The Midnight Blizzard attacks against Microsoft (and others) are still in the news. Microsoft has provided a few more details of the attack path, which Andy Robbins of SpectreOps expanded into the best overall summary of the attack I’ve seen so far. If you haven’t read it, you should. 

In short, the attack started with a password spray (which should have been easily detectable; Thijs Lecomte recently wrote about using Sentinel to detect similar attacks) against a test tenant. Once the attacker had compromised an account there, they were able to pivot into Microsoft’s production tenant and escalate their privileges. Rather than recapping Andy’s summary, I want to focus on one key step the attacker seems to have used: user-level application consent. 

For an application or service to log in to your tenant, in general, it needs two things to exist: an Entra ID application and an Entra ID service principal. The application object is present in the application’s home tenant, whether that’s your tenant or that of a service provider or vendor. The service principal exists in your tenant; in fact, there will be one unique service principal in every tenant that uses the application. The service principal has the role assignments and consent permissions that have been granted to the application through a process known as consent

You’ve seen the consent flow if you’ve tried to use Graph Explorer, Apple’s built-in mail or calendar clients for macOS or iOS, or a host of other applications. The user gets a dialog showing what permissions the application is asking for and can either approve or deny this request. Figure 1 shows an example consent dialog for a user who’s requesting access to Graph Explorer in a tenant. The contents of the dialog vary according to who’s making the request (an ordinary user or a user with administrative rights) and what permissions are being requested. In this case, the user has admin rights so the consent dialog includes the “Consent on behalf of your organization” checkbox.  When the user clicks the Accept button, the service principal is updated with the specified permissions.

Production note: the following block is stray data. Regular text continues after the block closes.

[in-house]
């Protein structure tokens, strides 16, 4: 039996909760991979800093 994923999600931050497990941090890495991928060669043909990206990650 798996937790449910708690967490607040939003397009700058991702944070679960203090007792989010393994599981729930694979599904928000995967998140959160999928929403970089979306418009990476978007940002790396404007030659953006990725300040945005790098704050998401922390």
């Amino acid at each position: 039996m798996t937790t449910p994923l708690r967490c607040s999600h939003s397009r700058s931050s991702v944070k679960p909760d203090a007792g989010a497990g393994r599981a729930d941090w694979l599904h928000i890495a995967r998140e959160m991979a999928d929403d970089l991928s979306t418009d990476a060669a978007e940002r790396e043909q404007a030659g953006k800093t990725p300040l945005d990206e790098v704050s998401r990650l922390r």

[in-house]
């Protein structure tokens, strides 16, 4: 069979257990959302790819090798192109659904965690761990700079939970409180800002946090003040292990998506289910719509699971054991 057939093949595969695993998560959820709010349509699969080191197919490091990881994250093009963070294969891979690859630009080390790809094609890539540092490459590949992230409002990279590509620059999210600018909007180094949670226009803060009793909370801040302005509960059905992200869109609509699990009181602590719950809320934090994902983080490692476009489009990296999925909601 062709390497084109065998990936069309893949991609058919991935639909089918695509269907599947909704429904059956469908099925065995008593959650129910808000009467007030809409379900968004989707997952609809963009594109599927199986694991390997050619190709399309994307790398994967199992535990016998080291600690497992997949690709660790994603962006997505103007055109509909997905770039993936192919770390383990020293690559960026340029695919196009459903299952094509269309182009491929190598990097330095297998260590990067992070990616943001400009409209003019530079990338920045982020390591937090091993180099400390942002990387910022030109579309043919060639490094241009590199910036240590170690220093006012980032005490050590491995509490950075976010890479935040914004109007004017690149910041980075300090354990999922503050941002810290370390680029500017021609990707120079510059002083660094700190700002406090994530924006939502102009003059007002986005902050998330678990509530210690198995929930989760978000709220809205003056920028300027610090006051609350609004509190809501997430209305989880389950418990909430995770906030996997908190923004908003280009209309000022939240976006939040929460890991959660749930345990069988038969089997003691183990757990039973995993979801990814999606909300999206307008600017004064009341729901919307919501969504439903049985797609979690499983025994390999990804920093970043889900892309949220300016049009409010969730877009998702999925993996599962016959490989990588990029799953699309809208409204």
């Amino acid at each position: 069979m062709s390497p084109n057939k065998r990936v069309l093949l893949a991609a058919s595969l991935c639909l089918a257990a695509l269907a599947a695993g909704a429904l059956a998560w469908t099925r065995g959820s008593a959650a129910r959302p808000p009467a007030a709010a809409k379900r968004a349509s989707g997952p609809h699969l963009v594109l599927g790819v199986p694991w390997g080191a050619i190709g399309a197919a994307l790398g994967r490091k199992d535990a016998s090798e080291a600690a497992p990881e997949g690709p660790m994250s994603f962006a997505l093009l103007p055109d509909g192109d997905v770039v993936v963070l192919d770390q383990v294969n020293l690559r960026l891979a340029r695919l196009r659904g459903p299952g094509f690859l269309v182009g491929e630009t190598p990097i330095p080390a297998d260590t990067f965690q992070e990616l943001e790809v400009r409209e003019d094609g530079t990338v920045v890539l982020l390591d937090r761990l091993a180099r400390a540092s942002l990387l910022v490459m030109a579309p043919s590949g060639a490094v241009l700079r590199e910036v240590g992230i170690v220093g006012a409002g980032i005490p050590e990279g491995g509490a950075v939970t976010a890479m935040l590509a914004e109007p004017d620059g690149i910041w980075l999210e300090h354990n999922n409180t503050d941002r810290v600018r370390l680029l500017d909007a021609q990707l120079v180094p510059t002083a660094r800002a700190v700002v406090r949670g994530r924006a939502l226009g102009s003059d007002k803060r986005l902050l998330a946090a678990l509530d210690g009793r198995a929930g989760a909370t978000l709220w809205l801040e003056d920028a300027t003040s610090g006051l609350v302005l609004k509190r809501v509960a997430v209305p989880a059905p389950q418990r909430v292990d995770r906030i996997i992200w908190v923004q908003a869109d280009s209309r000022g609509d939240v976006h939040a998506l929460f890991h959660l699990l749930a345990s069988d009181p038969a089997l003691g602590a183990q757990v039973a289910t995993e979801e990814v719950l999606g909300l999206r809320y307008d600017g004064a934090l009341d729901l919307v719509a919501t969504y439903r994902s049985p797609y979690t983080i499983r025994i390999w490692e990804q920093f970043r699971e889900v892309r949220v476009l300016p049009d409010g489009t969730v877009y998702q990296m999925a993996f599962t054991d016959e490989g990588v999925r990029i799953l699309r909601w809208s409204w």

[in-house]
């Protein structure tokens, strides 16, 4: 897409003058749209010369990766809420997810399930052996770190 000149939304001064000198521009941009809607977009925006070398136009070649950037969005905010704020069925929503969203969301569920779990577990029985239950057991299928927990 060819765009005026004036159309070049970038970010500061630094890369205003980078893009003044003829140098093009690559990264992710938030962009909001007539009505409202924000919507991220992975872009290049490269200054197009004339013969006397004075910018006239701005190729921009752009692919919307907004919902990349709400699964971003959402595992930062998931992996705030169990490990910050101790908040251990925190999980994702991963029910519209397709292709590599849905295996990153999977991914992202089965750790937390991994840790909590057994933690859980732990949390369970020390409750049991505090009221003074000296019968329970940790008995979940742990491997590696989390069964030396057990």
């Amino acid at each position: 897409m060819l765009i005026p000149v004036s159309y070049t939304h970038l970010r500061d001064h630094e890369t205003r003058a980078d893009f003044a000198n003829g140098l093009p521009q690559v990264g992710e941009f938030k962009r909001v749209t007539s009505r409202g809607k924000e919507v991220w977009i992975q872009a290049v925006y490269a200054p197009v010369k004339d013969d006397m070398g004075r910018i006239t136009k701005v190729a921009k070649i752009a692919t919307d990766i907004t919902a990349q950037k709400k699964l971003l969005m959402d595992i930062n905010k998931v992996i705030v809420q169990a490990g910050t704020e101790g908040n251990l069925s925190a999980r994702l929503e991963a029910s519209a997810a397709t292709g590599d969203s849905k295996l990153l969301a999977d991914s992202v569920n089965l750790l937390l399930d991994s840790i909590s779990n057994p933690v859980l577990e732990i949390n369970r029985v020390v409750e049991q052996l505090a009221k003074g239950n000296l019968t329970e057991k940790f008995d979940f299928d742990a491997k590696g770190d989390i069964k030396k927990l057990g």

User Application Consent
Figure 1: an example application consent dialog 

There are 3 scenarios of interest for application consent. The first is when a user is consenting to an application for their own use. This has become much more common now that a large number of end-user-facing applications use Graph APIs to access data in the service. For example, the Apple iOS mail and calendar apps, as well as the third-party Fantastical app, will all show the device user a consent dialog when adding an Exchange Online account. The user’s consent grants permissions to the application to act on behalf of the user, which Microsoft refers to as “delegated permissions.” 

The second is when an administrator consents to an application for individual use, as when a developer consents to using Graph Explorer. The third is when an administrator consents to an application on behalf of the entire organization. This is the most far-reaching case because the administrator is approving any user in the tenant to use the application with the designated permission. It’s important to note that a user can never consent to grant more permissions than their own account has, so an ordinary user can’t grant administrative permissions directly. 

In the Midnight Blizzard attack, it appears that the attackers were able to exploit the user consent flow by creating an account and giving it an elevated permission (probably AppRoleAssignment.ReadWrite.All according to SpectreOps), then using that account to register an application in Microsoft’s production tenant, followed by a pivot to using that application to create service principals through the consent mechanism that ended up with elevated permissions. Presumably, Microsoft’s security software would have alerted their security team to an administrative consent in the production tenant—something which should only happen very rarely, and only under certain easily-monitored circumstances. On the other hand, the proliferation of end-user-facing applications that can use OAuth authentication and Graph APIs means that an organization the size of Microsoft will, in the normal course of business, see tens of thousands of “ordinary” consent requests. It only takes one bad one to slip through to create a serious problem.